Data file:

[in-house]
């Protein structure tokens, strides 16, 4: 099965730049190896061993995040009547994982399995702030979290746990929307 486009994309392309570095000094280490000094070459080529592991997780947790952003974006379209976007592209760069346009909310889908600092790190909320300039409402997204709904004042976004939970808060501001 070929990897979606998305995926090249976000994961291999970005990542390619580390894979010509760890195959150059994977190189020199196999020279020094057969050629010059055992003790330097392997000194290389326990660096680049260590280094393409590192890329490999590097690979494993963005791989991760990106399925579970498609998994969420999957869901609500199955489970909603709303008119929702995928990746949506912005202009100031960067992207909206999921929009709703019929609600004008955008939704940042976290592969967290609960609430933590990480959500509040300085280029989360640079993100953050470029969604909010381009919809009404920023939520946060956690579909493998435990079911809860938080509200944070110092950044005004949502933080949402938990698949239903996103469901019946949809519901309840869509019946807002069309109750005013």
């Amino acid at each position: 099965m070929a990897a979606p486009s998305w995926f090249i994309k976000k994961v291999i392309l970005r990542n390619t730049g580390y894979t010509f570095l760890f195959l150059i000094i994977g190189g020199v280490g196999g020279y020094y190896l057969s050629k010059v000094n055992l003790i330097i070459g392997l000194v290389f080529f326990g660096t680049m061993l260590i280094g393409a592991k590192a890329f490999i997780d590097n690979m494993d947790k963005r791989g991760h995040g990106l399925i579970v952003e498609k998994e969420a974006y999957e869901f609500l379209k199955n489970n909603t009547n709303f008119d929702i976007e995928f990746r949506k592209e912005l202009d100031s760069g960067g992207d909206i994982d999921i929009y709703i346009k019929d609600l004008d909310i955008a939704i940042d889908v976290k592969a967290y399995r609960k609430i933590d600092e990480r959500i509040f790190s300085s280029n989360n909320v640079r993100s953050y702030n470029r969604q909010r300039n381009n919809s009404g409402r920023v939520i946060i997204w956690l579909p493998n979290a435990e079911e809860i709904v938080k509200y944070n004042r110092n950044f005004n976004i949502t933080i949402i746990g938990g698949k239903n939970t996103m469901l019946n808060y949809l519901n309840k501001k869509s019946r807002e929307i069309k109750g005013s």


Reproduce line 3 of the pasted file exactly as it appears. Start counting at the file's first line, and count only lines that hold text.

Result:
């Amino acid at each position: 099965m070929a990897a979606p486009s998305w995926f090249i994309k976000k994961v291999i392309l970005r990542n390619t730049g580390y894979t010509f570095l760890f195959l150059i000094i994977g190189g020199v280490g196999g020279y020094y190896l057969s050629k010059v000094n055992l003790i330097i070459g392997l000194v290389f080529f326990g660096t680049m061993l260590i280094g393409a592991k590192a890329f490999i997780d590097n690979m494993d947790k963005r791989g991760h995040g990106l399925i579970v952003e498609k998994e969420a974006y999957e869901f609500l379209k199955n489970n909603t009547n709303f008119d929702i976007e995928f990746r949506k592209e912005l202009d100031s760069g960067g992207d909206i994982d999921i929009y709703i346009k019929d609600l004008d909310i955008a939704i940042d889908v976290k592969a967290y399995r609960k609430i933590d600092e990480r959500i509040f790190s300085s280029n989360n909320v640079r993100s953050y702030n470029r969604q909010r300039n381009n919809s009404g409402r920023v939520i946060i997204w956690l579909p493998n979290a435990e079911e809860i709904v938080k509200y944070n004042r110092n950044f005004n976004i949502t933080i949402i746990g938990g698949k239903n939970t996103m469901l019946n808060y949809l519901n309840k501001k869509s019946r807002e929307i069309k109750g005013s």